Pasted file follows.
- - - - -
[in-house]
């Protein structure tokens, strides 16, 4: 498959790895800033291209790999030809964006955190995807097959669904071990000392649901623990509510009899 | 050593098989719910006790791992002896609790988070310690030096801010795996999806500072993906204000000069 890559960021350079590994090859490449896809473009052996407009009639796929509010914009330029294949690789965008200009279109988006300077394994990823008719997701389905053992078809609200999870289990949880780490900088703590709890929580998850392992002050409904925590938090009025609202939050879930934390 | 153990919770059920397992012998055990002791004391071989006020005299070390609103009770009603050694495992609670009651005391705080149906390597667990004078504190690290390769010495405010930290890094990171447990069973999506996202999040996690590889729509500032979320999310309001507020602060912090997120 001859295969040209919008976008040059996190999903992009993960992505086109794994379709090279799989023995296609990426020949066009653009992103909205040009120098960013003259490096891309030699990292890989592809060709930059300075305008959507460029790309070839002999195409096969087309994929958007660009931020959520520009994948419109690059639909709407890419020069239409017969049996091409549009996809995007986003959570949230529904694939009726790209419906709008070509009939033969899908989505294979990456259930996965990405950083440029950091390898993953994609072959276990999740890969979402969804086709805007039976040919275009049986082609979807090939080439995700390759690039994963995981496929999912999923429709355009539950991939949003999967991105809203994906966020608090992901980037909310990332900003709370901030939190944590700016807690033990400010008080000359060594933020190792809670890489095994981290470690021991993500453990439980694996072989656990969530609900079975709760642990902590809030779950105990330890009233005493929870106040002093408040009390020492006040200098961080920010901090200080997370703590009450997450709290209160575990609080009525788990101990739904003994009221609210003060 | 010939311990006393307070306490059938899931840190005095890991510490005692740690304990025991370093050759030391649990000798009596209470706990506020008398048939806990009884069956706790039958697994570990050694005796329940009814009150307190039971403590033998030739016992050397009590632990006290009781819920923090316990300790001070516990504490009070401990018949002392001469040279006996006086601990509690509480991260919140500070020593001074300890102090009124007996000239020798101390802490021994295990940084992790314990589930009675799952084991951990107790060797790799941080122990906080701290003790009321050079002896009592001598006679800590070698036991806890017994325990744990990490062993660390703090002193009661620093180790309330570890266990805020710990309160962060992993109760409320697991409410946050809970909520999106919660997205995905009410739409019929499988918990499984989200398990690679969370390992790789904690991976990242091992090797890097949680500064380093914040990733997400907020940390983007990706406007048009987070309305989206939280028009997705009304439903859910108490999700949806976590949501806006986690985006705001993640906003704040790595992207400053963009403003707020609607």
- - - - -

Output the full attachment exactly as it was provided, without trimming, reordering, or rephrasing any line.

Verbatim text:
[in-house]
């Protein structure tokens, strides 16, 4: 498959790895800033291209790999030809964006955190995807097959669904071990000392649901623990509510009899 | 050593098989719910006790791992002896609790988070310690030096801010795996999806500072993906204000000069 890559960021350079590994090859490449896809473009052996407009009639796929509010914009330029294949690789965008200009279109988006300077394994990823008719997701389905053992078809609200999870289990949880780490900088703590709890929580998850392992002050409904925590938090009025609202939050879930934390 | 153990919770059920397992012998055990002791004391071989006020005299070390609103009770009603050694495992609670009651005391705080149906390597667990004078504190690290390769010495405010930290890094990171447990069973999506996202999040996690590889729509500032979320999310309001507020602060912090997120 001859295969040209919008976008040059996190999903992009993960992505086109794994379709090279799989023995296609990426020949066009653009992103909205040009120098960013003259490096891309030699990292890989592809060709930059300075305008959507460029790309070839002999195409096969087309994929958007660009931020959520520009994948419109690059639909709407890419020069239409017969049996091409549009996809995007986003959570949230529904694939009726790209419906709008070509009939033969899908989505294979990456259930996965990405950083440029950091390898993953994609072959276990999740890969979402969804086709805007039976040919275009049986082609979807090939080439995700390759690039994963995981496929999912999923429709355009539950991939949003999967991105809203994906966020608090992901980037909310990332900003709370901030939190944590700016807690033990400010008080000359060594933020190792809670890489095994981290470690021991993500453990439980694996072989656990969530609900079975709760642990902590809030779950105990330890009233005493929870106040002093408040009390020492006040200098961080920010901090200080997370703590009450997450709290209160575990609080009525788990101990739904003994009221609210003060 | 010939311990006393307070306490059938899931840190005095890991510490005692740690304990025991370093050759030391649990000798009596209470706990506020008398048939806990009884069956706790039958697994570990050694005796329940009814009150307190039971403590033998030739016992050397009590632990006290009781819920923090316990300790001070516990504490009070401990018949002392001469040279006996006086601990509690509480991260919140500070020593001074300890102090009124007996000239020798101390802490021994295990940084992790314990589930009675799952084991951990107790060797790799941080122990906080701290003790009321050079002896009592001598006679800590070698036991806890017994325990744990990490062993660390703090002193009661620093180790309330570890266990805020710990309160962060992993109760409320697991409410946050809970909520999106919660997205995905009410739409019929499988918990499984989200398990690679969370390992790789904690991976990242091992090797890097949680500064380093914040990733997400907020940390983007990706406007048009987070309305989206939280028009997705009304439903859910108490999700949806976590949501806006986690985006705001993640906003704040790595992207400053963009403003707020609607």